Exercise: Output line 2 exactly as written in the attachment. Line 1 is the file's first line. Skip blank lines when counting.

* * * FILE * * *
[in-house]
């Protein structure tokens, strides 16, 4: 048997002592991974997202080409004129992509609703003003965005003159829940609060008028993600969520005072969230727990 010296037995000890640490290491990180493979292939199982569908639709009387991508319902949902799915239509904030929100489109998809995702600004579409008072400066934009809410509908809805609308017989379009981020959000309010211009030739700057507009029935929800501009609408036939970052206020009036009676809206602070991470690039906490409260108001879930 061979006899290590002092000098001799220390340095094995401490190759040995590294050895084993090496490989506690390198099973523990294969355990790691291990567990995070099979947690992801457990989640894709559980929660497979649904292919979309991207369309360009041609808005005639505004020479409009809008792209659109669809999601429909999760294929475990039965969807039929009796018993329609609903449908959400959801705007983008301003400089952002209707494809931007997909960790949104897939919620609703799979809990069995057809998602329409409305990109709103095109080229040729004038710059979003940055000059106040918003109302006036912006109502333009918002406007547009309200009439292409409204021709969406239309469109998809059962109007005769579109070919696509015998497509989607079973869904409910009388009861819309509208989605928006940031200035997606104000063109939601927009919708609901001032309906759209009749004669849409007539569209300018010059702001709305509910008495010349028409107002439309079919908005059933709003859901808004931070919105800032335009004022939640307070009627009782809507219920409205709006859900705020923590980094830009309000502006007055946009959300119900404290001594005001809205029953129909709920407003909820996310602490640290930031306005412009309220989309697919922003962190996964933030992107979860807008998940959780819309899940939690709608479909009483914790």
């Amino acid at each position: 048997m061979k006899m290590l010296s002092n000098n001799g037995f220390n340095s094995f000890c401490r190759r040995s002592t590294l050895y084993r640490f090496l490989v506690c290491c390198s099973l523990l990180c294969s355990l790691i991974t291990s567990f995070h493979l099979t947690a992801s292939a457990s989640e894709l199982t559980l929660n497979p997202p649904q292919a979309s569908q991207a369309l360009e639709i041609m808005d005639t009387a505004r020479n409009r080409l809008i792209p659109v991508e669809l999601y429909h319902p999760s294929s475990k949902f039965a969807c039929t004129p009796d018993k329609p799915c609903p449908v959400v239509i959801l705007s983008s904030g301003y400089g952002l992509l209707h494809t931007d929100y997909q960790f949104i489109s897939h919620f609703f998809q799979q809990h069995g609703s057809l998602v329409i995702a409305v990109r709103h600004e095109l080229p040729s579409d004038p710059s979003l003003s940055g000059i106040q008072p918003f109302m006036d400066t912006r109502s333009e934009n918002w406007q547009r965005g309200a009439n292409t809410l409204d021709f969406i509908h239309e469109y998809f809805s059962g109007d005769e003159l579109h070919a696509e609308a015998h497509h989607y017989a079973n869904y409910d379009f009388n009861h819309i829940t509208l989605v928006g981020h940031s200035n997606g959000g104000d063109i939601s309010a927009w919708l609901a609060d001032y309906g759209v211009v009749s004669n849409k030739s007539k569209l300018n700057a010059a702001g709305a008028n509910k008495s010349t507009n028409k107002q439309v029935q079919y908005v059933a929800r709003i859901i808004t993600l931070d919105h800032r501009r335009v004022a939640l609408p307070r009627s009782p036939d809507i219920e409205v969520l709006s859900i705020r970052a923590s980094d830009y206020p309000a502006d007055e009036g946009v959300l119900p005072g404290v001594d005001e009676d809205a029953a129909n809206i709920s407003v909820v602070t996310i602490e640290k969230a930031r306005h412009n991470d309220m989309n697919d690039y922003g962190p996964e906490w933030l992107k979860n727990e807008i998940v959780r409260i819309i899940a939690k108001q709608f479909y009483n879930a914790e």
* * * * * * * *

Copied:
């Protein structure tokens, strides 16, 4: 048997002592991974997202080409004129992509609703003003965005003159829940609060008028993600969520005072969230727990 010296037995000890640490290491990180493979292939199982569908639709009387991508319902949902799915239509904030929100489109998809995702600004579409008072400066934009809410509908809805609308017989379009981020959000309010211009030739700057507009029935929800501009609408036939970052206020009036009676809206602070991470690039906490409260108001879930 061979006899290590002092000098001799220390340095094995401490190759040995590294050895084993090496490989506690390198099973523990294969355990790691291990567990995070099979947690992801457990989640894709559980929660497979649904292919979309991207369309360009041609808005005639505004020479409009809008792209659109669809999601429909999760294929475990039965969807039929009796018993329609609903449908959400959801705007983008301003400089952002209707494809931007997909960790949104897939919620609703799979809990069995057809998602329409409305990109709103095109080229040729004038710059979003940055000059106040918003109302006036912006109502333009918002406007547009309200009439292409409204021709969406239309469109998809059962109007005769579109070919696509015998497509989607079973869904409910009388009861819309509208989605928006940031200035997606104000063109939601927009919708609901001032309906759209009749004669849409007539569209300018010059702001709305509910008495010349028409107002439309079919908005059933709003859901808004931070919105800032335009004022939640307070009627009782809507219920409205709006859900705020923590980094830009309000502006007055946009959300119900404290001594005001809205029953129909709920407003909820996310602490640290930031306005412009309220989309697919922003962190996964933030992107979860807008998940959780819309899940939690709608479909009483914790």